|Source||Quintilian 9.3.81 ("contrapositum"); JG Smith (1665) ("synoeceiosis"); Putt. (1589) 216 ("syneciosis," "the crosse copling"); Day 1599 95 ("sinaeciosis"); Silva Rhetoricae (http://humanities.byu.edu/rhetoric/Silva.htm); Peacham 1593; Holmes (1806) ("synoeceiosis," "synoeceiesis"); De Mille (1882) ("synoeceosis," "enantiosis"); Bullinger (1898) ("synoeceiosis; or, cohabitation"); Vickers (1989) ("synoeciosis")|
|Synonyms||oxymoron, contrapositum, crosse copling, syneciosis, sinaeciosis, synaeceosis, synoeceiosis, synoeceiesis, synoeceosis, enantiosis|
|Etymology||Gk. syn or sun, "with" or "together with" and oikeios or oikeiosis, "one's own" or "dwelling in the same house"|
1. A coupling or bringing together of contraries, but not in order to oppose them to one another (as in antithesis). (Silva Rhetoricae)
2. Reconciling: a figure teaching to reconcile things that differ, and to repugn common opinion with reason, &c.; SYNOICEIOSIS, Conciliatio, Reconciling or agreement, or a joyning together of things that differ: derived from [synoikeioo] familiarem reddo, to render familiar. A figure which teacheth to conjoyn divers things, or contraries, or to reconcile things that differ, and to repugn common opiniowith reason; and is, when contraries are attributed to the same thing. (JG Smith)
3. Synaeceosis is a figure which teacheth to conjoine diverse things or contraries, and to repugne common opinion with reason, thus: The covetous & the prodigall are both alike in fault, for neither of them knoweth to use their wealth aright, for they both abuse it, and both get shame by it. (Peacham)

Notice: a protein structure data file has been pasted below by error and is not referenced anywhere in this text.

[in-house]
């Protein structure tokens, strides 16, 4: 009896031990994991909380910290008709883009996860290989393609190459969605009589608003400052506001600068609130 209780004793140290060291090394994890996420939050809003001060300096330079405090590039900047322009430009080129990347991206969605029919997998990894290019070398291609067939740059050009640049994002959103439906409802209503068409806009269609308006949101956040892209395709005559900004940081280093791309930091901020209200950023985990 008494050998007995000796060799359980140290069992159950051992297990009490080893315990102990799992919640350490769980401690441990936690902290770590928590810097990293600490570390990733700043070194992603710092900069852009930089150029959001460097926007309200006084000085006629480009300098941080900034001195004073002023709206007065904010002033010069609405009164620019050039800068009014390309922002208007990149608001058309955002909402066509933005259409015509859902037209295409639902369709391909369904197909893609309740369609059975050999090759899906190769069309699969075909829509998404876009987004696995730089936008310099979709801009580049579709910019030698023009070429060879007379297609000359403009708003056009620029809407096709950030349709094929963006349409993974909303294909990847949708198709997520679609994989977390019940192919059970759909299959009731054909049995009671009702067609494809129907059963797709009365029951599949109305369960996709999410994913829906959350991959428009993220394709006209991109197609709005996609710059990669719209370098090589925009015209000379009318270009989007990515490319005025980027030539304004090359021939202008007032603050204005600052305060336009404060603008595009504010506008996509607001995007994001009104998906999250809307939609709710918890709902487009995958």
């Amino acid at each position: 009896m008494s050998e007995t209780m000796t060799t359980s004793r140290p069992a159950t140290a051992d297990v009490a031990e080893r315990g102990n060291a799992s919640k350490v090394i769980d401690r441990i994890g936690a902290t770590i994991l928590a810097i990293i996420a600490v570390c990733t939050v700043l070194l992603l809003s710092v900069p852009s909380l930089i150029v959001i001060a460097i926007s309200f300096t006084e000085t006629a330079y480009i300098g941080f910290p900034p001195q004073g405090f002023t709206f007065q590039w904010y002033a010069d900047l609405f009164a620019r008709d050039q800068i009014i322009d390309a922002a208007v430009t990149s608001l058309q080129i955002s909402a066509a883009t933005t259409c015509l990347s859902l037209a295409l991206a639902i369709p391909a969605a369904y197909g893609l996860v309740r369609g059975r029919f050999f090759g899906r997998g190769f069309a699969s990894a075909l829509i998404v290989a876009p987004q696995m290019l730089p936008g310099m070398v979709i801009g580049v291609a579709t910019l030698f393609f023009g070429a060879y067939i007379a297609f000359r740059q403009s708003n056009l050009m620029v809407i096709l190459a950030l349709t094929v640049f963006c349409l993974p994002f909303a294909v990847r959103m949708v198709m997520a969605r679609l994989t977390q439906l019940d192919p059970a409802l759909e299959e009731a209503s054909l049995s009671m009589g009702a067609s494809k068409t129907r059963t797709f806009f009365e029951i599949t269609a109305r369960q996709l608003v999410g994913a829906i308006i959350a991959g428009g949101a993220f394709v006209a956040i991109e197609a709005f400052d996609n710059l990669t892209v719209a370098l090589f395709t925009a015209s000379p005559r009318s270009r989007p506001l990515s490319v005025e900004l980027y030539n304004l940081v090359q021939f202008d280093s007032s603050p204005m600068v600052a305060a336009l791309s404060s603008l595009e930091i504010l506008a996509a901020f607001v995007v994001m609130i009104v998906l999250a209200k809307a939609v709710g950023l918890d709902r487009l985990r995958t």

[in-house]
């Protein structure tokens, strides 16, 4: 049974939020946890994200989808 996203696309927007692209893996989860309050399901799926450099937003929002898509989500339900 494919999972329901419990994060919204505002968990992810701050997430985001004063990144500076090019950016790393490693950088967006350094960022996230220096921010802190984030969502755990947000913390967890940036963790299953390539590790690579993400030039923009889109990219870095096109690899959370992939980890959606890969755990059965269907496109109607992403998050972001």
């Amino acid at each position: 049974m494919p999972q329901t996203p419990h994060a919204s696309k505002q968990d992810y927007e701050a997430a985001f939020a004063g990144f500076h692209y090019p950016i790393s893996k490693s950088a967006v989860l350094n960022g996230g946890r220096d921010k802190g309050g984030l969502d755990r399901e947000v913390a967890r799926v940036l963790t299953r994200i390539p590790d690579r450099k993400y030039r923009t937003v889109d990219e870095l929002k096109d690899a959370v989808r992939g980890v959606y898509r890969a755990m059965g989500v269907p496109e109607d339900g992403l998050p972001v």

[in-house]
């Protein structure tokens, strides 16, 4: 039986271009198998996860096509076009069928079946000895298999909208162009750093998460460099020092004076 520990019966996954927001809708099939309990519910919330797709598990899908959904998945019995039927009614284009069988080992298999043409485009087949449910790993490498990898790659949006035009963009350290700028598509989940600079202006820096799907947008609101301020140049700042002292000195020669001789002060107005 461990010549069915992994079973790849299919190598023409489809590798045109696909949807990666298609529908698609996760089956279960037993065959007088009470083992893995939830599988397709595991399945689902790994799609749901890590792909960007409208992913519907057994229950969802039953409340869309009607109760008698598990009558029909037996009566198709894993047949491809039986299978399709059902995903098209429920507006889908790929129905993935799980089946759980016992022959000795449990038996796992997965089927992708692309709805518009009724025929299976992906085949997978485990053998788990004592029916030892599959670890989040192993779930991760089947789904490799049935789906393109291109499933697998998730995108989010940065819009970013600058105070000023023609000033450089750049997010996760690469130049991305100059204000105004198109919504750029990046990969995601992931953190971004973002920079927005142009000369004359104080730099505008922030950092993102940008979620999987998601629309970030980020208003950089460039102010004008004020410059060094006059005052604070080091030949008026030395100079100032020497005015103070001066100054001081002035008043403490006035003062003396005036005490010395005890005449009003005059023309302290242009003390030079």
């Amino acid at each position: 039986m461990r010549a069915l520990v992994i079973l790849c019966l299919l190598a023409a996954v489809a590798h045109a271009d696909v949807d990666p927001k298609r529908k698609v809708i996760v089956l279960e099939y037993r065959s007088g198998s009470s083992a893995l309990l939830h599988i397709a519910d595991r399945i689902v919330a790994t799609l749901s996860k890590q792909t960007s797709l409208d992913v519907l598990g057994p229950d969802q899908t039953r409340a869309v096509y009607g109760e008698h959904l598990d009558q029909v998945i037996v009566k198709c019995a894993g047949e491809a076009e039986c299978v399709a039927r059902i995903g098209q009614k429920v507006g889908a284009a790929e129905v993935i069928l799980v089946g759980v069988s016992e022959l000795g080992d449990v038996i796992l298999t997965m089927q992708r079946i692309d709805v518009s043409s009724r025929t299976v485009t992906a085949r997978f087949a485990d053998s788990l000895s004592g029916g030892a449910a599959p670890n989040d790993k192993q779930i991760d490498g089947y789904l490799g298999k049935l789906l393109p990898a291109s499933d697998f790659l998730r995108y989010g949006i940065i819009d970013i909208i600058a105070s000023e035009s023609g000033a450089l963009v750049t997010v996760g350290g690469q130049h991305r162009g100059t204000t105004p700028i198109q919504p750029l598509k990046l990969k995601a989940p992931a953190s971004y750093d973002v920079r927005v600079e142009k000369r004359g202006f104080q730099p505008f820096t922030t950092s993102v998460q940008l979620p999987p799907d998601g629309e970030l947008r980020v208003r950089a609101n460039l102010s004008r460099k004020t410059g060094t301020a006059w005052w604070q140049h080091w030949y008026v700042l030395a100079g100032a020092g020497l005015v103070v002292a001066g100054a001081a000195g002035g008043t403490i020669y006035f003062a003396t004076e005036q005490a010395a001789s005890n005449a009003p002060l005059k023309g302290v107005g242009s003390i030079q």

4. Synoeceiosis to one subject ties Two contraries, and fuller sense supplies. (Holmes)
5. 81. SYNOECEOSIS, OR ENANTIOSIS.
6. The Repetition of the same Word in the same Sentence with an Extended Meaning... [see Etymology] The figure is so called because two words are used, and in the general sense, but with a different and more extended signification. They "dwell together" as it were "in the same house;" and yet, while one speaker takes up the word and uses it in the same sense, he yet means a different thing. (Bullinger, 310-311)
7. Synoeciosis (oxymoron or contrapositum), uniting (not opposing, as in antithesis) contrary and incompatible-seeming terms or states. (Vickers 498)
1. Thus for your sake I dayly dye
2. The covetous and the prodigal are both alike in fault, for neither of them knows to use their wealth aright; they both abuse it, and both get shame by it.
Gluttonous feasting and starving famine are both as one, for both weaken the body, procure sicknesse and cause death.
The covetous man wants as well what he hath as what he hath not. (JG Smith)
3. Fluttonous feasting, and starving famine are all one, for both weaken the bodie, procure sicknesse, and cause death. (Peacham)
4. He is dead, even while he liveth. (Holmes)
5. This is called "synoeceosis," and also "enantiosis:"
6. Matt. 5:19. -"Whosoever ... shall break one of these least commandments, and shall teach men so, he shall be called the least in the kingdom of heaven." In the former place, the allusion is to the distinction which the Pharisees made between different commandments (just as Rome has since made the distinction between "venial" and "mortal" sins). There is no such distinction and therefore, when in the latter place Christ says "he shall be called the least," He means that he will not be there at all, for there will be no such distinction there. There is no least in either case. (Bullinger, 311)
7. Have we, as 'twere with a defeated joy,
|Kind Of||Repetition Addition Opposition|
|Related Figures||antithesis, oxymoron, enantiosis|
|Notes||"The proper use hereof serveth to couple contrarie evils together, & to condemne them both by shewing a reason, which is taken from their unitie in working and consent in some effect." (Peacham)|
|Last Editor||Daniel Etigson|